How does a writer measure success?
The easy answer is in number of books sold.
After all, that is what the publishers look for and what they return to for a second book or more.
What about those writer’s that aren’t yet published? Well, you have to take your successes in smaller doses. Tiny victories that allow us to feel some form of success and motivation to continue on. Here are a few:
Drafts and Chapters –
First of all, we set goals to finish a chapter or finish a draft (either writing or editing). If you reach your goal: Seems like success to me. Each chapter you compete, each draft that brings you closer to the end goal: Success.
Being Paid –
Obviously getting paid to write is one of the major goals. Perhaps, though, writing a novel is your goal but you can get paid to write an article or a short story: Success. Any time you can make money from writing your words down, that is a success.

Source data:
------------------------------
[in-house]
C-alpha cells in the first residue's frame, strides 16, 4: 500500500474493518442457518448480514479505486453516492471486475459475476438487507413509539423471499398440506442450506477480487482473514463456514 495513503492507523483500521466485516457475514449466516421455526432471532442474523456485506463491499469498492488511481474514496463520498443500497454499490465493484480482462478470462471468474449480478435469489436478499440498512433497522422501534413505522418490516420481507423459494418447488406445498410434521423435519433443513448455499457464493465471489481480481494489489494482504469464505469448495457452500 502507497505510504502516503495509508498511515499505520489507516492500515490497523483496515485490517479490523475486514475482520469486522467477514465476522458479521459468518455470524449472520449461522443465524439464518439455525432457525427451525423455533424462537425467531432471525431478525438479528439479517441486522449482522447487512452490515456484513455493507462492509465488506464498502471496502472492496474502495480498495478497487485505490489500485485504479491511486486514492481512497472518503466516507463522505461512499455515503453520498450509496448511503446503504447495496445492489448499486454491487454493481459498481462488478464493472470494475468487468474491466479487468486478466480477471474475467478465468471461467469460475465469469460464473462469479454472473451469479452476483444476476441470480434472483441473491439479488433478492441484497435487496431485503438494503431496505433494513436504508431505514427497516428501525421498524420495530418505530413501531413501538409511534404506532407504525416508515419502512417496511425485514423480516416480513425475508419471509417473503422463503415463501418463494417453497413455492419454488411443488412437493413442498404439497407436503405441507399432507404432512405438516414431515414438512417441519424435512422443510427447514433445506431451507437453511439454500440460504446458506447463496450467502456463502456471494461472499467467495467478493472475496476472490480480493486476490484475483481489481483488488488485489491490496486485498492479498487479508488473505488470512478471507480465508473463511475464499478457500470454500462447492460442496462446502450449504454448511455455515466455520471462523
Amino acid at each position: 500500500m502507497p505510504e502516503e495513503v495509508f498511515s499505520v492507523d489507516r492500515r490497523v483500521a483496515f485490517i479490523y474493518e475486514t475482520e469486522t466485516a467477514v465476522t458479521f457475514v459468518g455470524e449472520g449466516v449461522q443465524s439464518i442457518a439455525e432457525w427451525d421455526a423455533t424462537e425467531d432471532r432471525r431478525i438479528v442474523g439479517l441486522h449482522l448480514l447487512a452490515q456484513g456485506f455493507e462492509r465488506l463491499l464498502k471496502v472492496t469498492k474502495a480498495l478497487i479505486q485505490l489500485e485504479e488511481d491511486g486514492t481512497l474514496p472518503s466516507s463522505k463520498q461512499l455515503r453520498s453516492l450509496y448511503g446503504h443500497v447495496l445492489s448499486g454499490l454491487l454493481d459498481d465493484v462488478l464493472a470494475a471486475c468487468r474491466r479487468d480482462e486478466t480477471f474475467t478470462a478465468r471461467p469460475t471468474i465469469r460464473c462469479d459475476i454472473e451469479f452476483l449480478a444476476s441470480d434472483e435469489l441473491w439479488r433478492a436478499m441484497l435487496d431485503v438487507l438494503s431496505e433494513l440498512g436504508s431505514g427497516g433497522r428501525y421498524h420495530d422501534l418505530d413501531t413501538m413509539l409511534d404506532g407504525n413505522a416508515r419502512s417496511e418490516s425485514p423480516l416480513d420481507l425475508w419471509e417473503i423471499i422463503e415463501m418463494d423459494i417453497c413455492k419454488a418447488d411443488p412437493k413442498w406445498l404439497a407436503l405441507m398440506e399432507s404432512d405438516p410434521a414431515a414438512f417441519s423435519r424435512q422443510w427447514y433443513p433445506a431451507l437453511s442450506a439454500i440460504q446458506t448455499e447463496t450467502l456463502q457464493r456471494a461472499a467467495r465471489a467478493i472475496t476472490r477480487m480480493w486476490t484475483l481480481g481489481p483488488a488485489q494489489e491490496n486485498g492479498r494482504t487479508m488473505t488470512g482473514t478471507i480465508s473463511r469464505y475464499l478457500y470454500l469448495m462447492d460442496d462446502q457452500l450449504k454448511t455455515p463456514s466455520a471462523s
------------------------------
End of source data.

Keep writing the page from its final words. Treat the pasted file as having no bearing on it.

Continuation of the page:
Finishing a project and getting to write “The End” and meaning it is an exhilarating accomplishment. Those long days and hours and months and years have paid off with a complete and polished final draft: Success
Land an Agent/Publisher –
Submitting your work and having it accepted, either by an agent that wants to work with you, or a publisher that believes in your story: Success.
You just have to find what means success to you and shoot for those smaller goals. There are literally millions of them out there. Find what works for you and go get it. It’s all success if it makes you happy and is therefore something you enjoy doing.
Like this blog and social media for me. This will mark my 59th blog post. Not one follower, not 1 comment on anything I’ve written. Doesn’t matter. I have a blog and I update it and get to share and teach and coach. I don’t do it for the popularity, I’m not vein.
However, if one person reads my work on this blog, or on my FB page or on Twitter or Tumblr, or any social media outlet I use, and they get inspired to finish their work or start a new project: Success.
It doesn’t take much. Go find your successes and nail them. Smaller at the beginning and growing until one day you, too, have a sold book count on a best seller that you wrote. Go get some!